Adding a financial planner to this team could help them to navigate the complexities of the financial system, collaborating with them to formulate and a plan and build security and peace of mind in the most efficient way, working with someone who understands them and helps them to live the life they choose.

Rebecca has over 20 years’ experience in financial services and is passionate about creating long term client relationships and working with them to create financial wellbeing and empowerment.

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Dr Nikki Ramskill, The Female Money Doctor

I help women to understand and take control of their finances so they can build a secure and abundant future.

We’ve known for a long time about the gender-wealth gap. You don’t have to be a wiz with a spreadsheet to see it. Just looking after our basic needs is more expensive (fuelled by a consumer society that makes us feel “less than”), our careers are often interrupted to have children or care for sick relatives, and when we do work, we get paid less on average.

Thankfully there are movements happening to correct this, but there is still a very long way to go (and sadly, even longer for BAME women). 

It’s time to make a stand

So it’s time to make a stand. It’s time to take responsibility for ourselves and build our own personal economy in the face of everything that seems intent on holding us back. That means doing things differently.

Over the years, I’ve seen the successes that can be made by women who implement the basics of building long-term wealth. This isn’t just about budgeting and being frugal, this is about cultivating an abundance mindset and investing. And that is, I believe, an important contributor to closing the gender wealth gap. 

Investing money gives us a voice. We can direct money to causes that we believe in. Causes that help our environment and improve our health. But it all starts with us, and education is the first step.

I help women to gain control of their money through my online programs and personal coaching. I would love to help you too. 

Here is how you can find me:

Book a no-obligation 15-minute strategy session or download a freebie to help you get started here: https://thefemalemoneydoctor.com Podcast: The Money Medicine Clinic Podcast (apple/spotify/anchor) Email: info@thefemalemoneydoctor.com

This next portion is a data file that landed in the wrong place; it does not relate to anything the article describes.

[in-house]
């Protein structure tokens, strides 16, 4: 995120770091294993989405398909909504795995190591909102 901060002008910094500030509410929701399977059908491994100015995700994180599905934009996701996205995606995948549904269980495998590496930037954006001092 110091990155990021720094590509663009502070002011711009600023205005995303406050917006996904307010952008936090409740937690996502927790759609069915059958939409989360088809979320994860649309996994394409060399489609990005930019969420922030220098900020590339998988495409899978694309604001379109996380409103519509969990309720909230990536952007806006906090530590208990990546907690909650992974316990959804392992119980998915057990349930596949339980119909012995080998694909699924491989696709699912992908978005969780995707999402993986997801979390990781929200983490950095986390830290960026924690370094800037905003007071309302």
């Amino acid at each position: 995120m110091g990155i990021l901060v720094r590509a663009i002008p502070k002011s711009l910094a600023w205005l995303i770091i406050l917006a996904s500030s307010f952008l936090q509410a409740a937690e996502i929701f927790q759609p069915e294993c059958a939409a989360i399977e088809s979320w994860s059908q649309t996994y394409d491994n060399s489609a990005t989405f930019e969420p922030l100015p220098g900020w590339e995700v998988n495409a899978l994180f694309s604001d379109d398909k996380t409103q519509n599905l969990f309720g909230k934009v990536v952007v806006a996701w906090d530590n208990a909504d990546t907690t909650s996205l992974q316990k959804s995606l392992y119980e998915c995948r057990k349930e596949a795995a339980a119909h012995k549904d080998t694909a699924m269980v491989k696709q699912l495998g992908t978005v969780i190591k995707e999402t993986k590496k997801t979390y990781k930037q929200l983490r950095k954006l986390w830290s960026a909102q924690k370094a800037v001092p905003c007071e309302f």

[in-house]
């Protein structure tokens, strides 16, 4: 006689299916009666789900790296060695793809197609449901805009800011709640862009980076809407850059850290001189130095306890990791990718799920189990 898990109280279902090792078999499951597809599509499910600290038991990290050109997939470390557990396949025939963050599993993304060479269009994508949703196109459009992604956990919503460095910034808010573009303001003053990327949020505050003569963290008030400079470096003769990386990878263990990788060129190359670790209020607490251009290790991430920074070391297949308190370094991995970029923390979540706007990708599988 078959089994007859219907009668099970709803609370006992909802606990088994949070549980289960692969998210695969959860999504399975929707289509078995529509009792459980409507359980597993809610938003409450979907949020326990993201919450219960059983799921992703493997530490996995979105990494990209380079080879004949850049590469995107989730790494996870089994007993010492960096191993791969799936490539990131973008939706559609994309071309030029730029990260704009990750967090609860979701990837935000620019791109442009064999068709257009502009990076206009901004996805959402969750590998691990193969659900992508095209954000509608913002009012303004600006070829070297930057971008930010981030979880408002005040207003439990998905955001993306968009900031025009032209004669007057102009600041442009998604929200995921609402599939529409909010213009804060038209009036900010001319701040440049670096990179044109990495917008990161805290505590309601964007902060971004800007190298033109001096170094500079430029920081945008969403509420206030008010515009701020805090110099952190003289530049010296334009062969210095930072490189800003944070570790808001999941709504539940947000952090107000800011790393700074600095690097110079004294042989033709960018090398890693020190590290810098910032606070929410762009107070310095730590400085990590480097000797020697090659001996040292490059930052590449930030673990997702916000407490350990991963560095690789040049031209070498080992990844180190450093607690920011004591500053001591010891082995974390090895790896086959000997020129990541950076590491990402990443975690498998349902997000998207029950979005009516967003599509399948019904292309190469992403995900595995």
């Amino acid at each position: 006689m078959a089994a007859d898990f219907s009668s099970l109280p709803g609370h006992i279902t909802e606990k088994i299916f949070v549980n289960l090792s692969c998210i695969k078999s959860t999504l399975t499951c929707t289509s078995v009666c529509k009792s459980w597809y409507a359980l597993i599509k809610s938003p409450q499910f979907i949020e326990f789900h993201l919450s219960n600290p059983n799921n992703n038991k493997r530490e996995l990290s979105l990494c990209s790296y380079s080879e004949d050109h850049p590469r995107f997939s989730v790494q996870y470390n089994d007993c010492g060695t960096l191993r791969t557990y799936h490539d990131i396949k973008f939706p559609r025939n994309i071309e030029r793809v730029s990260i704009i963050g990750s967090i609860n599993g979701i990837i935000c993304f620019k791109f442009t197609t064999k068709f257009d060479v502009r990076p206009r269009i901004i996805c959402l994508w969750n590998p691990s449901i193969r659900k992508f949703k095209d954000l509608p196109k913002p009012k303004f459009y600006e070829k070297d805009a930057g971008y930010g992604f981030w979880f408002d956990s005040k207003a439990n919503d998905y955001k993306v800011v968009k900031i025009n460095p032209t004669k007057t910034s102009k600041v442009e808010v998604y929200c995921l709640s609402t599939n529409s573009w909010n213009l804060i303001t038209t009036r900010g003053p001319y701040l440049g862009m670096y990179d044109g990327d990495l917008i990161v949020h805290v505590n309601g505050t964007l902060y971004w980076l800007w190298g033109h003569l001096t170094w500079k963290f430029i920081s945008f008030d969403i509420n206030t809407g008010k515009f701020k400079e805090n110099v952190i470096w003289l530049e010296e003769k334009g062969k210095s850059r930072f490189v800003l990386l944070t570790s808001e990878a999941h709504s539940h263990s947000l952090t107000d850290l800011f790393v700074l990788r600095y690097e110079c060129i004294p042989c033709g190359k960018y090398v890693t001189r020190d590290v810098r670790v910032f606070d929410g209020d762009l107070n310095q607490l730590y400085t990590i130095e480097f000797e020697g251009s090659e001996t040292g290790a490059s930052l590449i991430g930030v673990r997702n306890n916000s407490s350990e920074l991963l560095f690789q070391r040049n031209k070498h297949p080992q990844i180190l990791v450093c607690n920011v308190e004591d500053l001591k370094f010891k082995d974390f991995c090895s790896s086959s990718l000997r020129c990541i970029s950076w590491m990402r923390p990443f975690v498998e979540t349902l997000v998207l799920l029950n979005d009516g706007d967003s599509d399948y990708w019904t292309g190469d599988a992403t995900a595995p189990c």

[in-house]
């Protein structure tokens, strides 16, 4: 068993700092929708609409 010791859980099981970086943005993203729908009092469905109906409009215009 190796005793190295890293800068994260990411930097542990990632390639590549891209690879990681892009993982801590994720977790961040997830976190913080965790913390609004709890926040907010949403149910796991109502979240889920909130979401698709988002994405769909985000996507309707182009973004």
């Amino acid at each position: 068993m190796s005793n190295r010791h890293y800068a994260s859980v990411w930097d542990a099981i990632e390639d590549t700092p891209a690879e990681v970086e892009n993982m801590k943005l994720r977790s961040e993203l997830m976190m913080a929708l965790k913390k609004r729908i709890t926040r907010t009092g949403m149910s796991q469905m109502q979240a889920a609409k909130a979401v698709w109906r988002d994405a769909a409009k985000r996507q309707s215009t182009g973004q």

Facebook: https://facebook.com/groups/thefemalemoneydoctor 

Instagram: @femalemoneydoc

Minke Niemeijer, Personal Wealth Advisor, Schroders Personal Wealth

Did you know 52% of women have never owned an investment product compared with 37% of men? And it’s not just savings and investments where women are lagging behind, women also face a gender gap in pensions .This is because women are often more likely to take career breaks for family reasons, earn less income, or opt for lower risk investments.

As a female financial adviser at Schroders Personal Wealth I am all too aware of these issues, and the negative impact they may have on women’s financial wellbeing.

That’s why I am passionate about helping my clients. I’ll get to know your unique situation and goals, and help you build a personalised financial plan that aims to achieve them. I’ll also take the time to make sure you fully understand the range of options available.

If you want to find out how advice could potentially improve your financial wellbeing, get in touch with me for a free consultation with no commitment. I am based locally in SW London, and will be delighted to hear from any of you and see how I might be able to help.

Minke Niemeijer

                Fees and charges may apply.

1 YouGov April 2018

Rhiannon Ford, Divorce Consultant

Divorce is a monumental event in anyone’s life and can often determine your financial future, or at the very least dramatically affect its course. You will need to feel prepared both emotionally and practically, for the road ahead. I am a divorce consultant and coach who can provide specialist support and guidance for every step of your divorce journey.